Cadaver Dogs: Aiding Law Enforcement throughout History
Police dog

Cadaver Dogs: Aiding Law Enforcement throughout History

Portrait of Working Police Dog, Rob Hainer,
Many cadaver dogs are German Shepherds. Portrait of Working Police Dog by Rob Hainer,

Dogs love stench. They are attracted to different fragrances than we are. They poke in garbage, sniff rear ends, and flop down on the beach to roll in dead fish. So it is not surprising that incidents of dogs discovering homicide victims sprinkle the history of criminal investigations. Most of those discoveries are accidental. Dogs out on walks led their unsuspecting owners to gruesome finds. But they are finds that aid investigators.

The first cadaver dog successfully used in a homicide investigation was a yellow lab, like the dog pictured here.
The first cadaver dog successfully used in a homicide investigation in the USA was a Yellow Labrador Retriever like Frank, the dog pictured here.

People have long used dogs for search and rescue or for tracking live criminals. Why not also the dead? Training of cadaver dogs began in the 1970s. Handlers hid objects that smell like death, such as chemicals or pulled teeth. They taught the dogs to track those odors in various kinds of weather and in different terrains. The dogs also had to distinguish between human and animal remains. The first police dog in the United States exclusively trained for cadaver searches started working in 1974. “Pearl,” a yellow lab, made her first find in New York State. She found the clandestine grave of a Syracuse College student, buried four feet deep.

Schiller Feuerbach 038Purposeful use of dogs to search for murder victims might be much older. In 1809, a court clerk used his dog to perform a cadaver search in a German murder investigation. The case was of serial killer Andreas Bichel, known as the Bavarian Ripper (or Mädchenschlächter in German). Two girls disappeared mysteriously in 1806 and 1808 in Bavaria. One had disappeared after visiting Andreas Bichel, but he claimed she had left his home with another man. In May, 1809, one of the girl’s sisters visited a tailor and recognized part of the missing girl’s skirt in his workshop. She contacted the police, who questioned the tailor. He said Andreas Bichel had given him the material to make him a vest.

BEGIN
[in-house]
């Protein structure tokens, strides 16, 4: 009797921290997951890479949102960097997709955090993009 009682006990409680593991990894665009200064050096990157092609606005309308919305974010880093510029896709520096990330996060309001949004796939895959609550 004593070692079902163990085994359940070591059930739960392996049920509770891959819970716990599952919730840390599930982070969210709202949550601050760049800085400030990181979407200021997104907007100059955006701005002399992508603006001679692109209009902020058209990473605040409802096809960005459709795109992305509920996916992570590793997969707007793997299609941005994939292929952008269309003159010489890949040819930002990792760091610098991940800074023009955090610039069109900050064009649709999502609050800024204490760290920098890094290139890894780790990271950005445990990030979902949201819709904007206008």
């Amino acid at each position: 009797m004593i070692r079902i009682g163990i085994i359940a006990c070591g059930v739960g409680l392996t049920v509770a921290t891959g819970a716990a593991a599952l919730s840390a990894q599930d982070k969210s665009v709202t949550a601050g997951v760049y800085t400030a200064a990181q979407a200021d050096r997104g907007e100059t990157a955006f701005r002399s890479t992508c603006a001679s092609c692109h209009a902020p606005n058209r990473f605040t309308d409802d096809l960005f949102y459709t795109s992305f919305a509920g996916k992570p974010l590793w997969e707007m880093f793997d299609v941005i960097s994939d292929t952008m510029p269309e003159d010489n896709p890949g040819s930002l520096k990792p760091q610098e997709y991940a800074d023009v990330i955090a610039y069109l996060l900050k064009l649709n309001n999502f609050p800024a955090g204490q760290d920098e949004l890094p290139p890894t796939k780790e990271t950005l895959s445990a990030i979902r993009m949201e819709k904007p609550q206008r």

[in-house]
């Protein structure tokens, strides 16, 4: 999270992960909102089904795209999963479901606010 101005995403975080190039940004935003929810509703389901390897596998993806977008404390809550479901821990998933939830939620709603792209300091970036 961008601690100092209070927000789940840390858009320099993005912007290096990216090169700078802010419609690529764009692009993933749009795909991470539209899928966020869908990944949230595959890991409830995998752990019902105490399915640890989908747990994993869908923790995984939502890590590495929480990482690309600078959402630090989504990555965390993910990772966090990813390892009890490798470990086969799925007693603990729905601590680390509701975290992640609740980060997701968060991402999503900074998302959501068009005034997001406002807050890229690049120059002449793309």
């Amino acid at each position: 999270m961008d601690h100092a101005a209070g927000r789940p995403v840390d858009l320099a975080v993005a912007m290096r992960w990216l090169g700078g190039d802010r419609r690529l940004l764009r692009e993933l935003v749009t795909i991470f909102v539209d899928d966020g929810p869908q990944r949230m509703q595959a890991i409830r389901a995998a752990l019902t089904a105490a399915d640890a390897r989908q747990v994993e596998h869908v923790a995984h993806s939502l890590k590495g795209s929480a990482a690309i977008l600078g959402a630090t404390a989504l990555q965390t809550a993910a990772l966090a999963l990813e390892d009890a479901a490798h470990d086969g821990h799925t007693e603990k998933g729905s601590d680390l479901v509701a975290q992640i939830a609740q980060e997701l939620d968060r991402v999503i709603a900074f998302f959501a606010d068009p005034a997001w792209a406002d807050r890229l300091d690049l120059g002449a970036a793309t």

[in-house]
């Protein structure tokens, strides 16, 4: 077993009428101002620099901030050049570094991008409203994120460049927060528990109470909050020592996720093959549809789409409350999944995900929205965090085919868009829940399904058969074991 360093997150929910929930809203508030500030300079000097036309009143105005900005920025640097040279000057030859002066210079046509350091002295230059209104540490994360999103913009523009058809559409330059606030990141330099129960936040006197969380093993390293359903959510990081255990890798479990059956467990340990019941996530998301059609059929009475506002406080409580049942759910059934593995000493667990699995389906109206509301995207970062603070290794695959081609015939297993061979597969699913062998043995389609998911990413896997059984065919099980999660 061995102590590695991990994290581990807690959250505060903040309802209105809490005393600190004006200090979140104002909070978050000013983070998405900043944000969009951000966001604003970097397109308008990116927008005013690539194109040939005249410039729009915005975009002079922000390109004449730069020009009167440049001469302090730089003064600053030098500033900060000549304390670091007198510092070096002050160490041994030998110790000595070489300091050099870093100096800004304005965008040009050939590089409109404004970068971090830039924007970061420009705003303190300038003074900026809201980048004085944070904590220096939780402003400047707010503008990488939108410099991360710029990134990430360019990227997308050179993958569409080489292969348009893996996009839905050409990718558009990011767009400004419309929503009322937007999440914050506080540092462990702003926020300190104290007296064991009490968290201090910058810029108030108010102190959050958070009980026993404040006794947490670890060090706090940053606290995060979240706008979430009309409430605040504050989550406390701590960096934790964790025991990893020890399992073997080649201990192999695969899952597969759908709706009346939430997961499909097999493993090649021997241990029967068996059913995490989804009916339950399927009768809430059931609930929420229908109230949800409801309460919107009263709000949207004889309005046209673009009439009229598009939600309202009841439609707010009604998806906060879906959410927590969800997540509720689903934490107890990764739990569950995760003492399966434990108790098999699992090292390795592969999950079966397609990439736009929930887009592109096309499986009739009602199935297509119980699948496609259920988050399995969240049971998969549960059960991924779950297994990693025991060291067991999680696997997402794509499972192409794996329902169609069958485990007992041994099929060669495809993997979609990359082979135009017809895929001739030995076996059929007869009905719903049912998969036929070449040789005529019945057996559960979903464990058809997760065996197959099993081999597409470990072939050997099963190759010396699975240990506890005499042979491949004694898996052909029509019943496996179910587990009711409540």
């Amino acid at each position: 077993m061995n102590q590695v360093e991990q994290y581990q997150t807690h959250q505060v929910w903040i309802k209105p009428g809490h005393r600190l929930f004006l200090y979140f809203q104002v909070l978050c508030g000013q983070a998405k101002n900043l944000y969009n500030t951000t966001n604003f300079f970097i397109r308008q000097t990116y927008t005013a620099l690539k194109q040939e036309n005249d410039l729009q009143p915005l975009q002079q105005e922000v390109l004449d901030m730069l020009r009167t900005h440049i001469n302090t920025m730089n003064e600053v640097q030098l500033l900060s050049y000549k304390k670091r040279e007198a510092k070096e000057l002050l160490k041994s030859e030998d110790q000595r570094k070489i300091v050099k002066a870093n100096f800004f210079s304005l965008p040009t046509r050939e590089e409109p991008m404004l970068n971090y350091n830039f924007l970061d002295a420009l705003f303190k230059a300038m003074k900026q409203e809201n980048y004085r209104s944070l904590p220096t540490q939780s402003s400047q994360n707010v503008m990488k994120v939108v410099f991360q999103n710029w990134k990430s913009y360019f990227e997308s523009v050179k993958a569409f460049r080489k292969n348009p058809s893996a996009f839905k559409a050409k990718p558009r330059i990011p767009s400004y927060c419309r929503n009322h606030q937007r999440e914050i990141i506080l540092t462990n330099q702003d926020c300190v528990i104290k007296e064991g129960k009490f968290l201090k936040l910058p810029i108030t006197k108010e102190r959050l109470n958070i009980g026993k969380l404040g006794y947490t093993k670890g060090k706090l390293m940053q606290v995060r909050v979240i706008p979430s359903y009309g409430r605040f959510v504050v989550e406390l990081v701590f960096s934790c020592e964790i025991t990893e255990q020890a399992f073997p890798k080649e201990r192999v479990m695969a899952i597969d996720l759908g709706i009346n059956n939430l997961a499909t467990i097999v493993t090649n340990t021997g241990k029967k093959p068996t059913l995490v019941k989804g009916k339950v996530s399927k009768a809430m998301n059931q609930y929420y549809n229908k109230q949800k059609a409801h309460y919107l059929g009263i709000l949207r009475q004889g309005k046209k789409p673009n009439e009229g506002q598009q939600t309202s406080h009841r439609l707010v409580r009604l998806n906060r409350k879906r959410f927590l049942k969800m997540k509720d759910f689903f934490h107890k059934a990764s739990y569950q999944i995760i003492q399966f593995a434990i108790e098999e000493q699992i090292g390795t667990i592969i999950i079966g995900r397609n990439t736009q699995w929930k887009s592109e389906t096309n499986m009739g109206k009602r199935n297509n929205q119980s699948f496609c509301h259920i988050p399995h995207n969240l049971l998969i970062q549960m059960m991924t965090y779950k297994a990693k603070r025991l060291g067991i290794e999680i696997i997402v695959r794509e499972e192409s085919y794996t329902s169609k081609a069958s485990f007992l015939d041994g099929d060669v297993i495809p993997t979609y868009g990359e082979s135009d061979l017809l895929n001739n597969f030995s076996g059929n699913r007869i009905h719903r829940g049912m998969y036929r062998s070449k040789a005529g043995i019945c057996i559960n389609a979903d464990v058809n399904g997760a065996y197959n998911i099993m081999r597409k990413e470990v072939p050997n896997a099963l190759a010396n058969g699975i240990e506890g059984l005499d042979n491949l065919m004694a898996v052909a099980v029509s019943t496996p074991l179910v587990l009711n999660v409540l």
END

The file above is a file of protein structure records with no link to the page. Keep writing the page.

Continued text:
The nose knows. MorgueFile free photo.
The nose knows. MorgueFile free photo.

The court opened its investigation the following day and searched Bichel’s house, finding more clothing from the missing girls, but no bodies. Two days later, the court clerk decided to take his dog for a walk past Bichel’s house. This dog most certainly did not have the training of a modern cadaver dog. Nevertheless, it alerted repeatedly at a wood shed. This led to a search of the shed, the discovery of the victims buried behind the shed, and Bichel’s confession and conviction. He had lured the girls into his house with the promise of a magic mirror that would show them their future husbands. Then he killed them for their clothing. Bichel was executed on June 9, 1809.

No where in the case report did the dog receive special credit. But the Bichel case might be the first recorded instance of forensic use of a dog to search for a cadaver. And for the history of cadaver dogs’ work in law enforcement, we can all express our thanks.

What are some of the unusual things your dog has found using its sense of smell?


Some literature on point:

Paul Johann Anselm von Feuerbach, Andreas Bichel, der Mädchenschlächter. In: Altenmäßige Darstellung merkwürdiger Verbrechen (3rd ed. Aalen: Scientia 1984;  1st ed.Geißen: Müller 1811).

Andrew Rebmann, Edward David & Marcella H. Sorg, Forensic Training and Tactics for the Recovery of Human Remains (Boca Raton, Florida: CRC Press: 2000)

Cat Warren, What the Dog Knows (New York: Touchstone: 2013)

(c) 2014 Ann Marie Ackermann

Written by
Ann Marie
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  • I’ve heard there are dogs that can smell cancer. That’s the best medical test – get sniffed by a dog. But now they have devices that can detect cancer from your breath. In a few more years you’ll find many dogs in the unemployment line.